The painter Chuck Close was asked about the inspiration for his work and his experience with the mental blocks that come with creative work. Close famously stated that "Inspiration is for amateurs — the rest of us just show up and get to work."
Teaching often bumps up against this deep misunderstanding that students (and many of us) have that inspiration is a moment not a process. Like barnacles these myths cling to our mental models: the lone inventor who is struck by the proverbial apple falling from the tree. But Close says no, you "show up and get to work." I tell students that "inspiration is the inevitable outcome of a disciplined, creative process" and not a moment of luck or good fortune. In class, we recently took 20 minutes to reinvent a plastic spoon. We generated around 300 ideas using a combination of brainstorming, rapid web research, and pair shares. Then with collapsing small groups we eventually landed on a single idea: the edible spoon. No student thought it was possible and all grumbled when the exercise began. It's amazing to me the unique ability that separates us as mammals--our ability to think and reason and imagine--is so rarely practiced and so successfully avoided!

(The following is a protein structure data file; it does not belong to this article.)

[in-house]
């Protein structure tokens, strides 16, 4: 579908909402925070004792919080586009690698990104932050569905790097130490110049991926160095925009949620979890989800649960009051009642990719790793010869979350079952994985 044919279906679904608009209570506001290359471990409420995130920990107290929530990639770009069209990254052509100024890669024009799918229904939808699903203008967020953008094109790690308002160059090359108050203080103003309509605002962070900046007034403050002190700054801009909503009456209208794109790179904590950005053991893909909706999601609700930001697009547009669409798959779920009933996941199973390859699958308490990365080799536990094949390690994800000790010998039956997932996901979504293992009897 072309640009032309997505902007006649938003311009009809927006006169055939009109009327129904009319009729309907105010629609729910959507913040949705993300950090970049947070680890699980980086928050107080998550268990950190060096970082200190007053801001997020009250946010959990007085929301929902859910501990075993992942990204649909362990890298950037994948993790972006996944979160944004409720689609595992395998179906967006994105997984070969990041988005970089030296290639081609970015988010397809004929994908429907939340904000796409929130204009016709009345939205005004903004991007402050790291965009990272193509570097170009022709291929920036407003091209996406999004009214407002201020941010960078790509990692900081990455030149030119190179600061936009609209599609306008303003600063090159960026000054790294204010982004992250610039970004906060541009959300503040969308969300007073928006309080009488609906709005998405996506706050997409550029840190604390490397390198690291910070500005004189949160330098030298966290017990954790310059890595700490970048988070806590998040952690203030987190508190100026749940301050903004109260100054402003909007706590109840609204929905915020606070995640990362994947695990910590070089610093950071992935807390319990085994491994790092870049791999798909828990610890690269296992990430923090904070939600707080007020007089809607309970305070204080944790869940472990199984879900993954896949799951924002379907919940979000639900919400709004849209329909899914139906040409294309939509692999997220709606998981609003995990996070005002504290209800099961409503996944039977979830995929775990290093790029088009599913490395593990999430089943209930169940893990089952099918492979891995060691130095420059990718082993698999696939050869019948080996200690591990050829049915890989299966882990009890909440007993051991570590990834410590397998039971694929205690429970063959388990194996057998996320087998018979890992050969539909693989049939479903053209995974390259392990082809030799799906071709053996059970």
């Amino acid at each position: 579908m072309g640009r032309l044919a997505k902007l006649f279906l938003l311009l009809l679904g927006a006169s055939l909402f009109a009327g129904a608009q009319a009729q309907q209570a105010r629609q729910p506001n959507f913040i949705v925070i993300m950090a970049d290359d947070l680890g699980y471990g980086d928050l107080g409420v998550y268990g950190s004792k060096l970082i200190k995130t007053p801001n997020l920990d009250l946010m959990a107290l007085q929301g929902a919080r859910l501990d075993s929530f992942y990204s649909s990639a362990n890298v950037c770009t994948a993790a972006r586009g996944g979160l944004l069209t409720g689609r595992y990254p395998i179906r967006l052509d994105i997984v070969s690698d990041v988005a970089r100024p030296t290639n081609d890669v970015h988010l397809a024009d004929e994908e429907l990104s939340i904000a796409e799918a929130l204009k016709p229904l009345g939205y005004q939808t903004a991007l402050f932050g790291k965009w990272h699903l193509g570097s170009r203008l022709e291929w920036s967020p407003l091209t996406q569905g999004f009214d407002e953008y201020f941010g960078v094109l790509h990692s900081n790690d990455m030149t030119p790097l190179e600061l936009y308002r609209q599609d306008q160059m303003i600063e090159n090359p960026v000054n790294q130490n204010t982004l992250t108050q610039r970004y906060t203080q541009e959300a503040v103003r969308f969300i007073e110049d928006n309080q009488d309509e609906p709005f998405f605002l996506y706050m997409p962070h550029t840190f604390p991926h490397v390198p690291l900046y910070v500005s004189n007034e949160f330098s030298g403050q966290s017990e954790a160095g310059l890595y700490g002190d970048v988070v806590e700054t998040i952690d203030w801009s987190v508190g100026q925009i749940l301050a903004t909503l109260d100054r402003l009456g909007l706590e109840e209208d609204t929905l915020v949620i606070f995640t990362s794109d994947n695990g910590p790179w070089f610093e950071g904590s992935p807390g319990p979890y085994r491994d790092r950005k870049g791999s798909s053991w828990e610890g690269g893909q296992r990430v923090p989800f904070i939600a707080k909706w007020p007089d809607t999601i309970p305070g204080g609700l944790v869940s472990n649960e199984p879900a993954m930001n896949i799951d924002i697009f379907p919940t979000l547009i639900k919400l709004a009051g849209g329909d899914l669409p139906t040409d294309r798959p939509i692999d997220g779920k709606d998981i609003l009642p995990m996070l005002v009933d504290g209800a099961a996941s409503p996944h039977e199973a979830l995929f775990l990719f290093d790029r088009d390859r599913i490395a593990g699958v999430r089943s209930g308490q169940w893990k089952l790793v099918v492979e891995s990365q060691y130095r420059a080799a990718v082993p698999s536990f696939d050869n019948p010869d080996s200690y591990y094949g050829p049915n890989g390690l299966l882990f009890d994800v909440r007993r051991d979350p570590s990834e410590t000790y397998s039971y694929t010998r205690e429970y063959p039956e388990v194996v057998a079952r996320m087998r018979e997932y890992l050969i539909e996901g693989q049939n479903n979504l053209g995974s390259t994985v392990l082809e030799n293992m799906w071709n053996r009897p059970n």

Thinking is hard. Thinking is painful. "Knowledge is made not received" the best educators recognize.
This is critical for the work ahead to reinvent every industry to operate within the bounds and bounty of the earth's operating system. We need to let our students wrestle--in real time--with the challenging, messy questions. Mastery only comes from practice and repetition in various contexts and settings. So we must halve our lecturing and double the opportunities for them to "show up and get to work" reinventing the world.